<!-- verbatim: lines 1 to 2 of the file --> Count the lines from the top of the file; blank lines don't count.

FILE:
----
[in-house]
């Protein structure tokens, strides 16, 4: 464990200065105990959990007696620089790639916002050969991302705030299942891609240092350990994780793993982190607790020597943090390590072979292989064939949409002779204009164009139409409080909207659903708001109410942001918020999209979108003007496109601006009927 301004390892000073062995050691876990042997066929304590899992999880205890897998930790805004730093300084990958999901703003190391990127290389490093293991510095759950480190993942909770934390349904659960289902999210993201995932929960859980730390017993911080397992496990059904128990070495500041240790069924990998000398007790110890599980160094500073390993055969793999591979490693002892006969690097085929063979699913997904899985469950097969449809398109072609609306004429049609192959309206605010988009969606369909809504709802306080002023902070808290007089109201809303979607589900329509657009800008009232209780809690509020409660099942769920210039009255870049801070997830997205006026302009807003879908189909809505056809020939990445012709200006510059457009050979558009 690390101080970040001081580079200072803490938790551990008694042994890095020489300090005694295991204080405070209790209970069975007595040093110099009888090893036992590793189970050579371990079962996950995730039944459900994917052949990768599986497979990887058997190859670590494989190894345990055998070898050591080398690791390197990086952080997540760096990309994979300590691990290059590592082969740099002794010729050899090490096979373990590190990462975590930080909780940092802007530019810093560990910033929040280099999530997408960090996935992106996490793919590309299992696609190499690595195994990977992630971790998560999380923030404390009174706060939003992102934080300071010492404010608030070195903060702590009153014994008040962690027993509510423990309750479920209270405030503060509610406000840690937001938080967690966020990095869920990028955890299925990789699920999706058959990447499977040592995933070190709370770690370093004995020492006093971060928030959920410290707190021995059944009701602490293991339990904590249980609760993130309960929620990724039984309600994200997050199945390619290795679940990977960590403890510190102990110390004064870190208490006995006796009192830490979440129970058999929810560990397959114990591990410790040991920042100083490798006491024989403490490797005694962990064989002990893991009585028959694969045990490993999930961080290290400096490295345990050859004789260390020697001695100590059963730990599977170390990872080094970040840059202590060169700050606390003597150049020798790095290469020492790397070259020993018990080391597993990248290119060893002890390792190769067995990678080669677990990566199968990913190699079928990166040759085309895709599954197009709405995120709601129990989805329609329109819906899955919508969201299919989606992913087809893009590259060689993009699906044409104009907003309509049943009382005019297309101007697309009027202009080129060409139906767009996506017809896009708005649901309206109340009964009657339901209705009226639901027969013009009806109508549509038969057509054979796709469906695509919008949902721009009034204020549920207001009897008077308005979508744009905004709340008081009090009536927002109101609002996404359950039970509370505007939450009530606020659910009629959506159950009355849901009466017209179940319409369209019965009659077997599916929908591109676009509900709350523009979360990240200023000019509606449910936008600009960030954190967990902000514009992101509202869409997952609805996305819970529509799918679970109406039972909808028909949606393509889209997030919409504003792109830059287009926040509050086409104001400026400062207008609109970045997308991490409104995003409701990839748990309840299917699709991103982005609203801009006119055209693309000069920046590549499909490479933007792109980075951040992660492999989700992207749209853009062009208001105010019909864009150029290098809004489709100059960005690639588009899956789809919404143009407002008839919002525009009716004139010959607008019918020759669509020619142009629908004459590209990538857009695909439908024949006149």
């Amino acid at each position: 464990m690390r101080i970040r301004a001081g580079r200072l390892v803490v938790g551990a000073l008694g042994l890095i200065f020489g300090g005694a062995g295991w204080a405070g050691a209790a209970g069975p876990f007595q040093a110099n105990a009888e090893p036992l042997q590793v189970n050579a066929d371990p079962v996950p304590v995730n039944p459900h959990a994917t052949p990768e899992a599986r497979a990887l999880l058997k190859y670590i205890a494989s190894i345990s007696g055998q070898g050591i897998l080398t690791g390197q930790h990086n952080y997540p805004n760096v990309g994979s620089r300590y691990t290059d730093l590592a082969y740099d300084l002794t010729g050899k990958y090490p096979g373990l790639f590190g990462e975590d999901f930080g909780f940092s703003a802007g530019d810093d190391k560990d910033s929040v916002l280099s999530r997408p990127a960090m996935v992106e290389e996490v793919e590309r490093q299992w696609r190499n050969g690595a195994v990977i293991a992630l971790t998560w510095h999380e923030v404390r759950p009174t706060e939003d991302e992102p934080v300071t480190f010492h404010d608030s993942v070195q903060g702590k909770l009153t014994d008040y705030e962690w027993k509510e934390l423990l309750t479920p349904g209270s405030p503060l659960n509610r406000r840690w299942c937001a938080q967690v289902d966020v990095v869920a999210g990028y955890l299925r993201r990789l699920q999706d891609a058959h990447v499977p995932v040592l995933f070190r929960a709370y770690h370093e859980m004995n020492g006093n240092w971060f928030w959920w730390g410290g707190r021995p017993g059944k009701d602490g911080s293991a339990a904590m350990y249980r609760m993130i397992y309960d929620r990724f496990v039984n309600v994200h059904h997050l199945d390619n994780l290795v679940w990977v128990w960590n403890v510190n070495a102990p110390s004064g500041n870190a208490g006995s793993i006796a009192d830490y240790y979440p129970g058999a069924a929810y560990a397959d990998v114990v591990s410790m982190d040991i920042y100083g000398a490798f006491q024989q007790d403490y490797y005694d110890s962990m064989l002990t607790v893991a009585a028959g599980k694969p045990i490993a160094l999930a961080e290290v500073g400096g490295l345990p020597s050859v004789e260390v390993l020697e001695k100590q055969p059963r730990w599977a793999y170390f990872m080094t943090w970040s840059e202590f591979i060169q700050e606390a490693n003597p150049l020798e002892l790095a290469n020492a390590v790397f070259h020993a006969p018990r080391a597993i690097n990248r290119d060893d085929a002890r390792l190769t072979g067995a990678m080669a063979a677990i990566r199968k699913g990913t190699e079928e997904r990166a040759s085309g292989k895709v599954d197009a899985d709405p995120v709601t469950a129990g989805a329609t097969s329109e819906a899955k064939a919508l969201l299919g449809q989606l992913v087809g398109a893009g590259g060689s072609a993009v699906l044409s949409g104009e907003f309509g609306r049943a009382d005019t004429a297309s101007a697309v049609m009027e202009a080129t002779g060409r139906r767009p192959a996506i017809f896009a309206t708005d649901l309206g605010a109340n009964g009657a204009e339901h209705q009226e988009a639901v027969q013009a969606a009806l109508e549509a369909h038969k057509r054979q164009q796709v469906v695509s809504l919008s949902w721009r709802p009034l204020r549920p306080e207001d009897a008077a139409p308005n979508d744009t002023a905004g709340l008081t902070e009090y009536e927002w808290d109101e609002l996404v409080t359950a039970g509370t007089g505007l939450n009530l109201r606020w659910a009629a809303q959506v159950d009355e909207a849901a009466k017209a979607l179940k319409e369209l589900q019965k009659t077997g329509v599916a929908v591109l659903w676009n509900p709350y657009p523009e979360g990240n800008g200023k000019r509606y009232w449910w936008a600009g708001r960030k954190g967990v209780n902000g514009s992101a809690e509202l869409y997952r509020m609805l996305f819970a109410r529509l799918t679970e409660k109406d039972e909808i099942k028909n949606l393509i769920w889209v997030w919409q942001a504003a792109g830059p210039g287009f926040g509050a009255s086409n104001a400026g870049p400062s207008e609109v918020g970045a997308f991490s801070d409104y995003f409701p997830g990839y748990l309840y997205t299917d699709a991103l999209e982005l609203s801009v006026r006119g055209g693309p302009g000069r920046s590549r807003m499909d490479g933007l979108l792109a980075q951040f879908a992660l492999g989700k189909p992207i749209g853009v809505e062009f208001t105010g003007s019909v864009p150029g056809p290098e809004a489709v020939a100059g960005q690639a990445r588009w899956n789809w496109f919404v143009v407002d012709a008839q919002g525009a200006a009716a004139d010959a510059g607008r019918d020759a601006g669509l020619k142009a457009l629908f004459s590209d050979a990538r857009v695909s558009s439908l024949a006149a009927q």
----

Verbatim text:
[in-house]
């Protein structure tokens, strides 16, 4: 464990200065105990959990007696620089790639916002050969991302705030299942891609240092350990994780793993982190607790020597943090390590072979292989064939949409002779204009164009139409409080909207659903708001109410942001918020999209979108003007496109601006009927 301004390892000073062995050691876990042997066929304590899992999880205890897998930790805004730093300084990958999901703003190391990127290389490093293991510095759950480190993942909770934390349904659960289902999210993201995932929960859980730390017993911080397992496990059904128990070495500041240790069924990998000398007790110890599980160094500073390993055969793999591979490693002892006969690097085929063979699913997904899985469950097969449809398109072609609306004429049609192959309206605010988009969606369909809504709802306080002023902070808290007089109201809303979607589900329509657009800008009232209780809690509020409660099942769920210039009255870049801070997830997205006026302009807003879908189909809505056809020939990445012709200006510059457009050979558009 690390101080970040001081580079200072803490938790551990008694042994890095020489300090005694295991204080405070209790209970069975007595040093110099009888090893036992590793189970050579371990079962996950995730039944459900994917052949990768599986497979990887058997190859670590494989190894345990055998070898050591080398690791390197990086952080997540760096990309994979300590691990290059590592082969740099002794010729050899090490096979373990590190990462975590930080909780940092802007530019810093560990910033929040280099999530997408960090996935992106996490793919590309299992696609190499690595195994990977992630971790998560999380923030404390009174706060939003992102934080300071010492404010608030070195903060702590009153014994008040962690027993509510423990309750479920209270405030503060509610406000840690937001938080967690966020990095869920990028955890299925990789699920999706058959990447499977040592995933070190709370770690370093004995020492006093971060928030959920410290707190021995059944009701602490293991339990904590249980609760993130309960929620990724039984309600994200997050199945390619290795679940990977960590403890510190102990110390004064870190208490006995006796009192830490979440129970058999929810560990397959114990591990410790040991920042100083490798006491024989403490490797005694962990064989002990893991009585028959694969045990490993999930961080290290400096490295345990050859004789260390020697001695100590059963730990599977170390990872080094970040840059202590060169700050606390003597150049020798790095290469020492790397070259020993018990080391597993990248290119060893002890390792190769067995990678080669677990990566199968990913190699079928990166040759085309895709599954197009709405995120709601129990989805329609329109819906899955919508969201299919989606992913087809893009590259060689993009699906044409104009907003309509049943009382005019297309101007697309009027202009080129060409139906767009996506017809896009708005649901309206109340009964009657339901209705009226639901027969013009009806109508549509038969057509054979796709469906695509919008949902721009009034204020549920207001009897008077308005979508744009905004709340008081009090009536927002109101609002996404359950039970509370505007939450009530606020659910009629959506159950009355849901009466017209179940319409369209019965009659077997599916929908591109676009509900709350523009979360990240200023000019509606449910936008600009960030954190967990902000514009992101509202869409997952609805996305819970529509799918679970109406039972909808028909949606393509889209997030919409504003792109830059287009926040509050086409104001400026400062207008609109970045997308991490409104995003409701990839748990309840299917699709991103982005609203801009006119055209693309000069920046590549499909490479933007792109980075951040992660492999989700992207749209853009062009208001105010019909864009150029290098809004489709100059960005690639588009899956789809919404143009407002008839919002525009009716004139010959607008019918020759669509020619142009629908004459590209990538857009695909439908024949006149």